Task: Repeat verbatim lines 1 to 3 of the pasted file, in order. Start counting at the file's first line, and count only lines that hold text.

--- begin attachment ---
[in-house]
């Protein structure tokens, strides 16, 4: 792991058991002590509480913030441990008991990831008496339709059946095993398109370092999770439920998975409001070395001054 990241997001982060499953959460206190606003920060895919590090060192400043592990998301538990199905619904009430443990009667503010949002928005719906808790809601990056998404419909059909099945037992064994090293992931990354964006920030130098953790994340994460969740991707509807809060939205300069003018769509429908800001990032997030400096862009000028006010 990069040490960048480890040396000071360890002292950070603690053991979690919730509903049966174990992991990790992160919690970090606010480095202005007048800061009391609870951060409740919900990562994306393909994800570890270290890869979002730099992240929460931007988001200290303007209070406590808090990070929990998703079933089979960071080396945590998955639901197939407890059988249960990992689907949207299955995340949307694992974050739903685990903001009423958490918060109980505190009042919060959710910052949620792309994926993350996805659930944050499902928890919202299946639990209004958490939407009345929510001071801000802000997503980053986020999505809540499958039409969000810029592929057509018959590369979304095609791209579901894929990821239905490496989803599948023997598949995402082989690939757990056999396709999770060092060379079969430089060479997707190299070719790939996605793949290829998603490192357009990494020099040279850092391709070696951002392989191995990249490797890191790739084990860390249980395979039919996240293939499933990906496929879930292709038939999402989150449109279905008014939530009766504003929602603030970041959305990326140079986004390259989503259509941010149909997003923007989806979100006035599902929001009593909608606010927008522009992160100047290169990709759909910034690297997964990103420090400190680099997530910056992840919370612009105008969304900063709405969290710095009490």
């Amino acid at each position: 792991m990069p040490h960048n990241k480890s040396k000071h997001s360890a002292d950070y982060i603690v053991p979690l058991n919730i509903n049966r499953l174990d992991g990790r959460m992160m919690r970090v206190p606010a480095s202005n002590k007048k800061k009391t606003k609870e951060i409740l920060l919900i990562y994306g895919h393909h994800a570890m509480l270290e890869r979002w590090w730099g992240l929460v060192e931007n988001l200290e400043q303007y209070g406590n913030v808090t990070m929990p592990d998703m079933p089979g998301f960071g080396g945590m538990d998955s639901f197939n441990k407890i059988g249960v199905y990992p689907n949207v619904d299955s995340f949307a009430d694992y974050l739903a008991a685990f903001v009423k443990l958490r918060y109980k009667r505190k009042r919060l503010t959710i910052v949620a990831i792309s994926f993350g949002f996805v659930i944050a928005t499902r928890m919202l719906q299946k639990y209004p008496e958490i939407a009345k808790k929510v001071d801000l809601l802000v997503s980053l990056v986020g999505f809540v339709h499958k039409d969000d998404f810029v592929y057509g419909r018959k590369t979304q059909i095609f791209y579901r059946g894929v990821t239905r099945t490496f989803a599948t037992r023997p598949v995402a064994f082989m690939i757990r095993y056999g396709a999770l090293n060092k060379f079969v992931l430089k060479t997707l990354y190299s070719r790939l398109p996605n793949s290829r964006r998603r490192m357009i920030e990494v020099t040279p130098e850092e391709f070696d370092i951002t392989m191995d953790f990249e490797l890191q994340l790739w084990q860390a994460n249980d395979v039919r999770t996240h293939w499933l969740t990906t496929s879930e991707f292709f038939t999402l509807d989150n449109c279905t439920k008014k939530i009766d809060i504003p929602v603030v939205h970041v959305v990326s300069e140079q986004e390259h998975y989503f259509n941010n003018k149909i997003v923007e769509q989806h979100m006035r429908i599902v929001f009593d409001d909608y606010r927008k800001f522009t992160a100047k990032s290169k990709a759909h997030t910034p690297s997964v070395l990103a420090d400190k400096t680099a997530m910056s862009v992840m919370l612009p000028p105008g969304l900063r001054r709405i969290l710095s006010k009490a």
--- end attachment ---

[in-house]
């Protein structure tokens, strides 16, 4: 792991058991002590509480913030441990008991990831008496339709059946095993398109370092999770439920998975409001070395001054 990241997001982060499953959460206190606003920060895919590090060192400043592990998301538990199905619904009430443990009667503010949002928005719906808790809601990056998404419909059909099945037992064994090293992931990354964006920030130098953790994340994460969740991707509807809060939205300069003018769509429908800001990032997030400096862009000028006010 990069040490960048480890040396000071360890002292950070603690053991979690919730509903049966174990992991990790992160919690970090606010480095202005007048800061009391609870951060409740919900990562994306393909994800570890270290890869979002730099992240929460931007988001200290303007209070406590808090990070929990998703079933089979960071080396945590998955639901197939407890059988249960990992689907949207299955995340949307694992974050739903685990903001009423958490918060109980505190009042919060959710910052949620792309994926993350996805659930944050499902928890919202299946639990209004958490939407009345929510001071801000802000997503980053986020999505809540499958039409969000810029592929057509018959590369979304095609791209579901894929990821239905490496989803599948023997598949995402082989690939757990056999396709999770060092060379079969430089060479997707190299070719790939996605793949290829998603490192357009990494020099040279850092391709070696951002392989191995990249490797890191790739084990860390249980395979039919996240293939499933990906496929879930292709038939999402989150449109279905008014939530009766504003929602603030970041959305990326140079986004390259989503259509941010149909997003923007989806979100006035599902929001009593909608606010927008522009992160100047290169990709759909910034690297997964990103420090400190680099997530910056992840919370612009105008969304900063709405969290710095009490």
């Amino acid at each position: 792991m990069p040490h960048n990241k480890s040396k000071h997001s360890a002292d950070y982060i603690v053991p979690l058991n919730i509903n049966r499953l174990d992991g990790r959460m992160m919690r970090v206190p606010a480095s202005n002590k007048k800061k009391t606003k609870e951060i409740l920060l919900i990562y994306g895919h393909h994800a570890m509480l270290e890869r979002w590090w730099g992240l929460v060192e931007n988001l200290e400043q303007y209070g406590n913030v808090t990070m929990p592990d998703m079933p089979g998301f960071g080396g945590m538990d998955s639901f197939n441990k407890i059988g249960v199905y990992p689907n949207v619904d299955s995340f949307a009430d694992y974050l739903a008991a685990f903001v009423k443990l958490r918060y109980k009667r505190k009042r919060l503010t959710i910052v949620a990831i792309s994926f993350g949002f996805v659930i944050a928005t499902r928890m919202l719906q299946k639990y209004p008496e958490i939407a009345k808790k929510v001071d801000l809601l802000v997503s980053l990056v986020g999505f809540v339709h499958k039409d969000d998404f810029v592929y057509g419909r018959k590369t979304q059909i095609f791209y579901r059946g894929v990821t239905r099945t490496f989803a599948t037992r023997p598949v995402a064994f082989m690939i757990r095993y056999g396709a999770l090293n060092k060379f079969v992931l430089k060479t997707l990354y190299s070719r790939l398109p996605n793949s290829r964006r998603r490192m357009i920030e990494v020099t040279p130098e850092e391709f070696d370092i951002t392989m191995d953790f990249e490797l890191q994340l790739w084990q860390a994460n249980d395979v039919r999770t996240h293939w499933l969740t990906t496929s879930e991707f292709f038939t999402l509807d989150n449109c279905t439920k008014k939530i009766d809060i504003p929602v603030v939205h970041v959305v990326s300069e140079q986004e390259h998975y989503f259509n941010n003018k149909i997003v923007e769509q989806h979100m006035r429908i599902v929001f009593d409001d909608y606010r927008k800001f522009t992160a100047k990032s290169k990709a759909h997030t910034p690297s997964v070395l990103a420090d400190k400096t680099a997530m910056s862009v992840m919370l612009p000028p105008g969304l900063r001054r709405i969290l710095s006010k009490a």